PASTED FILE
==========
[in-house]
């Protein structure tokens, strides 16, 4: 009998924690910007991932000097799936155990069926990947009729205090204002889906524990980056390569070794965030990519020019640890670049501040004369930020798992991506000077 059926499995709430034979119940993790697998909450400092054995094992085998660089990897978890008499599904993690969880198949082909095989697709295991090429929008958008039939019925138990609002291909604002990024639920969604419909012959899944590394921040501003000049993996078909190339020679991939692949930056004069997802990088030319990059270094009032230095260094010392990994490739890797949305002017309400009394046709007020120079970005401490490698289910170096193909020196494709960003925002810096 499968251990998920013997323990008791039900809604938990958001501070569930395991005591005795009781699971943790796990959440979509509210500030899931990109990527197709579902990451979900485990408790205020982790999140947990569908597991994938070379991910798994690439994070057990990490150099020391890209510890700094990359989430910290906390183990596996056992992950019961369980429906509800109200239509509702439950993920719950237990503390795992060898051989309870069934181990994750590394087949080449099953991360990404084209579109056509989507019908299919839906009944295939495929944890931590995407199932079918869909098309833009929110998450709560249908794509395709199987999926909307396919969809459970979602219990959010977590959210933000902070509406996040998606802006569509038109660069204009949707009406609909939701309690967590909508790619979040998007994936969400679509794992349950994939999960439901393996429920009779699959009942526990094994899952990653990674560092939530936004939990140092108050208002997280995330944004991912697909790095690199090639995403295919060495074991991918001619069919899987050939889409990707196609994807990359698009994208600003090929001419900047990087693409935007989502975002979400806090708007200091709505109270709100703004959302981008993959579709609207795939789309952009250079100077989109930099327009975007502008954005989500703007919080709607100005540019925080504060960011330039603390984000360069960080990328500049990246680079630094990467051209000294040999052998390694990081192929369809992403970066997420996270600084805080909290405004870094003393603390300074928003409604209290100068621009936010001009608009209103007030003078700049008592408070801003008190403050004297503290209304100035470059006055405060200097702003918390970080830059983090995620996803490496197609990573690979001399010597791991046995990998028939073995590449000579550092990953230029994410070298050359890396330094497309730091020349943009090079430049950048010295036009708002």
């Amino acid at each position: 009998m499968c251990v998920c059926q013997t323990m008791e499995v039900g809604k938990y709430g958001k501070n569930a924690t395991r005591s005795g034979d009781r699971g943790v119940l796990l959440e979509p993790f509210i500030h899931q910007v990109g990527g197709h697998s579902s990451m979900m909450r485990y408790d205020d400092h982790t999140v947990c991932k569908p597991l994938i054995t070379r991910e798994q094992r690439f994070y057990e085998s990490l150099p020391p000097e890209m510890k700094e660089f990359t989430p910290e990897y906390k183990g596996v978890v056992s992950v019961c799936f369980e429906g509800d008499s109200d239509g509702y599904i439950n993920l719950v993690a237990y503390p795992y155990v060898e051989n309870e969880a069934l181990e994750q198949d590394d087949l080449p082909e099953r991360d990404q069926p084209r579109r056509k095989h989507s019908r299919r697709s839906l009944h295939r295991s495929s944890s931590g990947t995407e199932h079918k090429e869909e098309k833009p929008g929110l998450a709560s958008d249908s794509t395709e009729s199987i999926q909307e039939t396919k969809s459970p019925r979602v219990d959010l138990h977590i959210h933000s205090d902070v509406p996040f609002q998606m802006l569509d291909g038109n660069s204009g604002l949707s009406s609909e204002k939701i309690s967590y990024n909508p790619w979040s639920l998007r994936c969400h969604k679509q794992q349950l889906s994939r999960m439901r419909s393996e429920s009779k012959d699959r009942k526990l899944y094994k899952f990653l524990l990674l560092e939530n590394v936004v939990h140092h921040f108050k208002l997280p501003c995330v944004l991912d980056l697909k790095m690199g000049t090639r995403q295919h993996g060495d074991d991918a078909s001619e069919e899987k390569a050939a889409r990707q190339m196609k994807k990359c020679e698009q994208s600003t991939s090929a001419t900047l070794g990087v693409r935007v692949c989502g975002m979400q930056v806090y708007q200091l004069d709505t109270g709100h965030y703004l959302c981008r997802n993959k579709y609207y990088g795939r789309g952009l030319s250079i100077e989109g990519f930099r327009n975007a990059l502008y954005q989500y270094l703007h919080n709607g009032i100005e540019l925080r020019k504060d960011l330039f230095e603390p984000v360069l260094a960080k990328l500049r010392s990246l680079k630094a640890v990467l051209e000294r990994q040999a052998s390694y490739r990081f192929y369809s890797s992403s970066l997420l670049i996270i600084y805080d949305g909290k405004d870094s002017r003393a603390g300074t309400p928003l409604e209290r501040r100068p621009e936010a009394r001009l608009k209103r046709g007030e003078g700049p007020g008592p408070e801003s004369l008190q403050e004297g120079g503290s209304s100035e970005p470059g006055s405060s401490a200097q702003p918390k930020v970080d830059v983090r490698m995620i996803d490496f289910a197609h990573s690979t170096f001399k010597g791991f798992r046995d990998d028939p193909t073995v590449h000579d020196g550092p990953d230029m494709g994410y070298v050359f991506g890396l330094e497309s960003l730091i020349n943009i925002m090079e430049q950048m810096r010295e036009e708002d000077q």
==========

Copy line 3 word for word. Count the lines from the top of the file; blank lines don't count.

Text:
């Amino acid at each position: 009998m499968c251990v998920c059926q013997t323990m008791e499995v039900g809604k938990y709430g958001k501070n569930a924690t395991r005591s005795g034979d009781r699971g943790v119940l796990l959440e979509p993790f509210i500030h899931q910007v990109g990527g197709h697998s579902s990451m979900m909450r485990y408790d205020d400092h982790t999140v947990c991932k569908p597991l994938i054995t070379r991910e798994q094992r690439f994070y057990e085998s990490l150099p020391p000097e890209m510890k700094e660089f990359t989430p910290e990897y906390k183990g596996v978890v056992s992950v019961c799936f369980e429906g509800d008499s109200d239509g509702y599904i439950n993920l719950v993690a237990y503390p795992y155990v060898e051989n309870e969880a069934l181990e994750q198949d590394d087949l080449p082909e099953r991360d990404q069926p084209r579109r056509k095989h989507s019908r299919r697709s839906l009944h295939r295991s495929s944890s931590g990947t995407e199932h079918k090429e869909e098309k833009p929008g929110l998450a709560s958008d249908s794509t395709e009729s199987i999926q909307e039939t396919k969809s459970p019925r979602v219990d959010l138990h977590i959210h933000s205090d902070v509406p996040f609002q998606m802006l569509d291909g038109n660069s204009g604002l949707s009406s609909e204002k939701i309690s967590y990024n909508p790619w979040s639920l998007r994936c969400h969604k679509q794992q349950l889906s994939r999960m439901r419909s393996e429920s009779k012959d699959r009942k526990l899944y094994k899952f990653l524990l990674l560092e939530n590394v936004v939990h140092h921040f108050k208002l997280p501003c995330v944004l991912d980056l697909k790095m690199g000049t090639r995403q295919h993996g060495d074991d991918a078909s001619e069919e899987k390569a050939a889409r990707q190339m196609k994807k990359c020679e698009q994208s600003t991939s090929a001419t900047l070794g990087v693409r935007v692949c989502g975002m979400q930056v806090y708007q200091l004069d709505t109270g709100h965030y703004l959302c981008r997802n993959k579709y609207y990088g795939r789309g952009l030319s250079i100077e989109g990519f930099r327009n975007a990059l502008y954005q989500y270094l703007h919080n709607g009032i100005e540019l925080r020019k504060d960011l330039f230095e603390p984000v360069l260094a960080k990328l500049r010392s990246l680079k630094a640890v990467l051209e000294r990994q040999a052998s390694y490739r990081f192929y369809s890797s992403s970066l997420l670049i996270i600084y805080d949305g909290k405004d870094s002017r003393a603390g300074t309400p928003l409604e209290r501040r100068p621009e936010a009394r001009l608009k209103r046709g007030e003078g700049p007020g008592p408070e801003s004369l008190q403050e004297g120079g503290s209304s100035e970005p470059g006055s405060s401490a200097q702003p918390k930020v970080d830059v983090r490698m995620i996803d490496f289910a197609h990573s690979t170096f001399k010597g791991f798992r046995d990998d028939p193909t073995v590449h000579d020196g550092p990953d230029m494709g994410y070298v050359f991506g890396l330094e497309s960003l730091i020349n943009i925002m090079e430049q950048m810096r010295e036009e708002d000077q």